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'Gazetteer of Arabia Vol. II' [‎1525] (598/688)

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The record is made up of 1 volume (341 folios). It was created in 1917. It was written in English. The original is part of the British Library: India Office The department of the British Government to which the Government of India reported between 1858 and 1947. The successor to the Court of Directors. Records and Private Papers.


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' -v P ■
QAllF (Q al 'at-al)—
An alternative name for the Kiit, or fortified quarter, of the town of Qatlf {q.v.) in
Eastern Arabia.
The principal place and only considerable town in the Qatif Oasis ; it is situated on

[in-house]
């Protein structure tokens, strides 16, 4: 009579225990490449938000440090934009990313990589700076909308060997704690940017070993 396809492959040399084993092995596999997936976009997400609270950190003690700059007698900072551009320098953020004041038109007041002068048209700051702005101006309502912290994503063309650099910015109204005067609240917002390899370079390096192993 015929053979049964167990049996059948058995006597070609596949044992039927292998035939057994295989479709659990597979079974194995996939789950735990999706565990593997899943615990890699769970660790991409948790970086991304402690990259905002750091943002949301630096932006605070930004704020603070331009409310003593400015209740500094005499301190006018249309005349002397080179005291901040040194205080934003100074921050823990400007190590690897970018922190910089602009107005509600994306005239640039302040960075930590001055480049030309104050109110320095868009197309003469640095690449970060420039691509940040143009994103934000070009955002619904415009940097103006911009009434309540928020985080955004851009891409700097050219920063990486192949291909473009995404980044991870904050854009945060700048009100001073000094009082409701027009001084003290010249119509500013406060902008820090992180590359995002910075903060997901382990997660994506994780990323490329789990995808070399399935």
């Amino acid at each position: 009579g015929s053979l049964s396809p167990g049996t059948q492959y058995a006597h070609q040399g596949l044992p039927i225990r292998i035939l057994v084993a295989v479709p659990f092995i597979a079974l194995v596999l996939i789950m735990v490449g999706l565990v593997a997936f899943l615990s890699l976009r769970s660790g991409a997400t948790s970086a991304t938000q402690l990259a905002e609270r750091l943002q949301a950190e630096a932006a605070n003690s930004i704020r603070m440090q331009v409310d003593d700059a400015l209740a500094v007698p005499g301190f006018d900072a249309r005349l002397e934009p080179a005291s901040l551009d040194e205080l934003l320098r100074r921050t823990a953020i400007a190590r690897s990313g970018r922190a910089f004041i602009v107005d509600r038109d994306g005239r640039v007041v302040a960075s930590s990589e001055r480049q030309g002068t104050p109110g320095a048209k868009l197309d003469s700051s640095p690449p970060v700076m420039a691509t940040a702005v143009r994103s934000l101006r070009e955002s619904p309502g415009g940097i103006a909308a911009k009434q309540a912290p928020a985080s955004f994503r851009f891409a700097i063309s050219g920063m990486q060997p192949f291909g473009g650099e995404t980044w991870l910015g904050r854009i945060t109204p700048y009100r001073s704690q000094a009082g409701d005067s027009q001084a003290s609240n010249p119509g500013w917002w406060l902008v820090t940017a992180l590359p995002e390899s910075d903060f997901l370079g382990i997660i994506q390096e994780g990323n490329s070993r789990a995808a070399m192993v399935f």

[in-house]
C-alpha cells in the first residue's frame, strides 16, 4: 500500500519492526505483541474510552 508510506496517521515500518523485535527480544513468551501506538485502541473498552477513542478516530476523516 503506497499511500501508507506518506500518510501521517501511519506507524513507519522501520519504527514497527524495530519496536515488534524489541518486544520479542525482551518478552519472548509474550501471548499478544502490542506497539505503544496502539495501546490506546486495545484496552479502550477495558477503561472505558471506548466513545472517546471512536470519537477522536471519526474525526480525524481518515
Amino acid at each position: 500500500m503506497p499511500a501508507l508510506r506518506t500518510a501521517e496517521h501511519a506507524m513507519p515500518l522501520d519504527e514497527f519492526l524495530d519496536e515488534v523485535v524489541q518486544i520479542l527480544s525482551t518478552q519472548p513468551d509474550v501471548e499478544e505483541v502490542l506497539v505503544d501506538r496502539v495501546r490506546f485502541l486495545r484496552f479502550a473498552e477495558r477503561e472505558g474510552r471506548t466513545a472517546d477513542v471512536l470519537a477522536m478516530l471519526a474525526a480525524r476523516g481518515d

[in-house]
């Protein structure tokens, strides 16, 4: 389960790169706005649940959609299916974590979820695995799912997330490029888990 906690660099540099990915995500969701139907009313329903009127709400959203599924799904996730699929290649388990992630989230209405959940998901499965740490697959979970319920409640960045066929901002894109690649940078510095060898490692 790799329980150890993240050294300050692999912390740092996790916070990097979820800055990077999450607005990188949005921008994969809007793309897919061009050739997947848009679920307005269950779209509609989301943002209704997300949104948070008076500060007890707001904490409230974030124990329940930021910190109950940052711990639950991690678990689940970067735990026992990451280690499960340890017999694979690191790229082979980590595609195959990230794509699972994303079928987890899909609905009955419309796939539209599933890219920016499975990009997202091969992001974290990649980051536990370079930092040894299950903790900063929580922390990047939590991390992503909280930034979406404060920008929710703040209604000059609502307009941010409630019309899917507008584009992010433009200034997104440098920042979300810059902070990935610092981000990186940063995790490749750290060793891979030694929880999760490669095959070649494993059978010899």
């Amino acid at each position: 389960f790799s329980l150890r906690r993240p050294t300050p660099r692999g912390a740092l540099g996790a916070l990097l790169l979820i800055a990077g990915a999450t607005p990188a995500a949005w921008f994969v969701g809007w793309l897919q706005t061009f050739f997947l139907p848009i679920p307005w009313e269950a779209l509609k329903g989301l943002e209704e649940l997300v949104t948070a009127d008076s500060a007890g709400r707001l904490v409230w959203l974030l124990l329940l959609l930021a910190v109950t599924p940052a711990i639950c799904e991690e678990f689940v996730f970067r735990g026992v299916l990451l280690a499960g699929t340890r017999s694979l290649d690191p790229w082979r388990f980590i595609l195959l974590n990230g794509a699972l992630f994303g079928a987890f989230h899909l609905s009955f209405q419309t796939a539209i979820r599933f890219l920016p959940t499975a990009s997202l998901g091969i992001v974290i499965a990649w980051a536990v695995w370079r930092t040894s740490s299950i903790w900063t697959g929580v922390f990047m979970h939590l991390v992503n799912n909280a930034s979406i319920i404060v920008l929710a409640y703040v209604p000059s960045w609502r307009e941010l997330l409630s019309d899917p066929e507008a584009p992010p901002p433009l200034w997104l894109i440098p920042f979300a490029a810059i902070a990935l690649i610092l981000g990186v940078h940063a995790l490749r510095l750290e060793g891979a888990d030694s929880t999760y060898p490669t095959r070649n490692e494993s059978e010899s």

the coast of Eastern Arabia about 230 miles south-east by south of Kuwait Town, 30
miles north-west by west of the nearest part of Bahrain Island, and 64 miles north by
west of Qair Port.
bile and marine, approaches. —-Qatif town stands on the shore of the bay which reaches
from Has Tanurah to Dammand and may be called Qatif Bay. The coast at this point
runs nearly north and south ; and Tarut island, in the bay, bears east-north-east from the
town at a distance of about 2 miles.
Landing at Qatif is inconvenient, for boats of over 6 feet draft cannot in any circum
stances reach on inner berth. The reef opposite the town extends about 10 miles to
seawards ; and upon it, 2 miles east of the town, is an islet carrying a small and ruinous
but conspicuous fort, of which the name is Burj Abul Lif. On the north side of Burj
Abul Lif three channels leading from the open sea converge ; two of them are in the